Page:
In this episode, Bridget and I discuss new rules introduced by the IRS regarding catch-up contributions for individuals over the age of 50. The rules state that if you are over 50, you can put extra money into your 401(k) to catch up on retirement savings. However, starting in 2026, if your income is over $145,000, you can only make catch-up contributions to a Roth 401(k), not a traditional one. We discuss the implications of this change and potential tax planning opportunities.
John: The IRS recently introduced new rules for the 401K catch-up contributions for people over age 50. In this episode of Friends Talk Financial Planning, we'll talk about what those new rule changes are and how they might affect you. Hi, I'm John Scherer, and I run a fee-only financial planning practice in Middleton, Wisconsin.
Bridget: And I’m Bridget Sullivan Mermel, and I've got a fee-only financial planning practice in Chicago, Illinois. And before we start talking about the Secure Act regulations, please subscribe. It helps our YouTube algorithms and helps more people find us. So John, let's talk about the new rules that the IRS put out. But first, tell us about the Secure Act 2.0 and why these rules were even necessary.
John: Well, yeah, I'm going to take a step back. I'm sure people hear IRS rules and catch-up contributions, and think, “What could be more entertaining?” But it’s important to know what's going on here, and we tend to throw these terms around. I don't think that catch-up contributions are too much financial jargon, but we have to be clear. We’re not talking about the kind of sauce you put on your hot dogs or hamburgers. I guess you don't put them on your hot dogs in Chicago.
It's not catch up that way. It's catching up. That rule has been in place for a while now, and what it says is that if you're over age 50, then you can put extra money into your 401K. And the reasoning was, hey, if you didn't do it when you were in your twenties and thirties but now you're in your fifties and sixties and you got to make up for lost time. It allows you to put extra in to be able to catch up with what you maybe should have done previously.
So it's an extra amount. I think the number for this year is $7,500 extra you can put in your 401K plan if you're over age 50. I've always got to look those rules up, but luckily, they're easily accessible. But listen, I can put that amount in addition to the regular contributions because I'm over 50. I can put an extra $7,500 in to help me catch up with my retirement savings. So that's what we're talking about. We talk about this catch-up contribution.
Bridget: Yeah. And when I did the calculation, my estimate is that adding that extra $7,500 in 401K if you've got the money available to do it saves people between, say, $1,500 -$4,000 a year.
John: Yeah. Depending on your tax bracket.
John: Thanks for saying that because when there's extra money, people might say, “All right, I want to save more than the regular 401K amount. I'm going to put that money somewhere because I need to get ready for retirement.” We're able to do it in the 401K plan with this catch-up provision. Okay, awesome. By putting it in there, I get a tax deduction when I put money in my 401K plan.
And by doing that, I save a couple thousand on taxes this year. My tax bill goes down. If I want to save for retirement, I can do it on a tax-deductible basis, and life is good. So that's the foundation. That's what things looked like in the past. When the Secure 2.0 Act came out last year, it said, “Listen, if your income is over a certain amount, when you make that catch-up contribution, the only way you can do it is via Roth 401K, not regular.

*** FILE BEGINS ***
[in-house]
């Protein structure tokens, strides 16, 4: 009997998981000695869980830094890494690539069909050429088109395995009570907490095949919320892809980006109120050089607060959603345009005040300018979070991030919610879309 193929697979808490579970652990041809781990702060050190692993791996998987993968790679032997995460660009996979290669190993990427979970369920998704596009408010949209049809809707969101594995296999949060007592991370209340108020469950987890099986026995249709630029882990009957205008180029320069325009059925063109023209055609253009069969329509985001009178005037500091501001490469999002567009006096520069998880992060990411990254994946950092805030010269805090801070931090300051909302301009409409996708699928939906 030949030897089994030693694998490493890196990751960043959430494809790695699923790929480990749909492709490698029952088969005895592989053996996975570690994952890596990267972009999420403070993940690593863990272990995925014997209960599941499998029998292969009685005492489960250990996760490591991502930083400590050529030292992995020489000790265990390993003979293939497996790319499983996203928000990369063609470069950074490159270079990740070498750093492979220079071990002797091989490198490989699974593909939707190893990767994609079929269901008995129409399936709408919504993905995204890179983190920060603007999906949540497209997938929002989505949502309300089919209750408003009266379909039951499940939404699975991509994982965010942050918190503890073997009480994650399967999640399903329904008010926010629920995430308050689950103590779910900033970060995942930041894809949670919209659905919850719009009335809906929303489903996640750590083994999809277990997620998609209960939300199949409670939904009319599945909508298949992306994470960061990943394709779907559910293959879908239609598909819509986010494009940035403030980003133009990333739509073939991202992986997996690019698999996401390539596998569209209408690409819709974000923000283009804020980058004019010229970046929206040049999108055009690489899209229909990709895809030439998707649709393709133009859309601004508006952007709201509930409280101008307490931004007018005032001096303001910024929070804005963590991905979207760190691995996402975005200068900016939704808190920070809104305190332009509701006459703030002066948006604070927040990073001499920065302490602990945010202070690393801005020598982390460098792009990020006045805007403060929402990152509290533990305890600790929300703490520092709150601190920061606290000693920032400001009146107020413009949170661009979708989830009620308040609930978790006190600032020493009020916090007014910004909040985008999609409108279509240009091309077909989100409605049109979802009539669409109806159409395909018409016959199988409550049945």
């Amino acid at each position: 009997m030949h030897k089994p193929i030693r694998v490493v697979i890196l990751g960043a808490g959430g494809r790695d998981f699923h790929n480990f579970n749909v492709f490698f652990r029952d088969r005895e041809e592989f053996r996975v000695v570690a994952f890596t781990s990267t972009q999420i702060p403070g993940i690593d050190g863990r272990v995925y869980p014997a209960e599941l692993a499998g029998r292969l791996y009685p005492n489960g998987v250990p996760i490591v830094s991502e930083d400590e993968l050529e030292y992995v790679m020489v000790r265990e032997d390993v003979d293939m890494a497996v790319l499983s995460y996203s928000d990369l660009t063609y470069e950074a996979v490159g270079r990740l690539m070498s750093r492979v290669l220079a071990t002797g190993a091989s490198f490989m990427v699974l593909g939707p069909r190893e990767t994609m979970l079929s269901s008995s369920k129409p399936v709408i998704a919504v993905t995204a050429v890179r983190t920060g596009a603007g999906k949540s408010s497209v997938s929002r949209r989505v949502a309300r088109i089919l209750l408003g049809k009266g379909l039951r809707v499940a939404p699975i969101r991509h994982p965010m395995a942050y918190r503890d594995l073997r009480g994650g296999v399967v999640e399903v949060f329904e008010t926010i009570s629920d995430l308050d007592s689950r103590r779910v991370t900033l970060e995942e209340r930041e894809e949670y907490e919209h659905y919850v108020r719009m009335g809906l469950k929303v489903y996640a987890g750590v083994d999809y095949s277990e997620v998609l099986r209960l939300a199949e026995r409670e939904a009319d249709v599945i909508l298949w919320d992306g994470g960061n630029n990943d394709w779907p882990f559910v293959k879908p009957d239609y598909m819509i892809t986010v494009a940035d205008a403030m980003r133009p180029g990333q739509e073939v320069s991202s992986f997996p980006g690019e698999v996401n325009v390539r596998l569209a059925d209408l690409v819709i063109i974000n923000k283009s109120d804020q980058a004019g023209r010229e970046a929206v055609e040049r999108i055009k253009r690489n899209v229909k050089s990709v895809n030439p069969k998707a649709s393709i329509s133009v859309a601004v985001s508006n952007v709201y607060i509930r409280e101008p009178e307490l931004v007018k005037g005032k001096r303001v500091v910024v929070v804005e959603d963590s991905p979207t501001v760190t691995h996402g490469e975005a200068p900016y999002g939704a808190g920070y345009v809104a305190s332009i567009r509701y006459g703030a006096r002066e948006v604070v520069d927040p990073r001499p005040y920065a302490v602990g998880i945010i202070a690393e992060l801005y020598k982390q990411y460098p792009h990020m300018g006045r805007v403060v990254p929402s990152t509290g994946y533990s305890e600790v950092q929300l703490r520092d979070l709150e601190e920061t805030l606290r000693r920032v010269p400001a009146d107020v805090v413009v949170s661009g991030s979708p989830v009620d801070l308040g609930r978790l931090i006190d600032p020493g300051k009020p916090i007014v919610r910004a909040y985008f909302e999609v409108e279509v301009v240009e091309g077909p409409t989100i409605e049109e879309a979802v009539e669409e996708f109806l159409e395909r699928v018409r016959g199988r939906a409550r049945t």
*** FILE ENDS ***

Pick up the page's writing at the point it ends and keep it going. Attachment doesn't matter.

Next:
And what that means is that when you put it into Roth, there are advantages in taxes, but you don't get the tax deduction today. Instead, in the future, when you take it out, there are no taxes. So to your point exactly, Bridget, what you lose today is that $2000-$3,000 tax deduction, but you get the promise of lower taxes in the future. And so that's where this started is the new law. Secure 2.0 says you can do the catch-up, but it has to be Roth 401K so that we get that tax money today.
Bridget: Correct. And that was supposed to start in 2024.
John: Yeah. They passed the law last December, and then they said, “Okay, we got this year to figure out and get ready for 2024.” And I think what really happened is that in the industry, the people that run the 401K plans effectively complained and said, “Jeez, this is a big burden to make these changes and to figure this stuff out.”
At the end of the day, what the IRS did with that is they came out here just a week or two ago as we're recording this, and said, “Listen, that rule is going to stay in place. The number is $145,000. If your income is over $145,000 from your salary, then you can't make a regular catch-up contribution. You can only do Roth, but we're going to push it off instead of it starting next January in 2024, it's going to start in January of 2026.” So they kicked the can down the road two years.
Bridget: Not even just 2025. So they gave both the companies and the 401K providers a lot more time. The other curious thing to me is that I believe there'll probably be tax legislation in 2026. The current tax regime expires right around then. And so it could be in that mix, too. It's possible, again, based on the complaints.
I saw this years ago when they wanted to change the mileage rate in the middle of the year because gas prices were so high, so they wanted to reimburse people more for their mileage through their taxes. And a lot of people couldn't get their head around this. It was going to be so difficult. So again, the IRS just gives people more time and then lets the uproar die down, and they look like nice people.
John: Yeah, that's right.
Bridget: The people at the service.
John: The big news is: what's changed? Really nothing has changed with the law, but it gets pushed back a couple of years. And as you said we've got tax law changes coming in 2026. If Congress doesn't do anything, the law goes back to the old law back in 2015 or 16. Tax rates go back to the old regime. So there's going to be a change one way or another whether it goes back to the old way or they make a change today.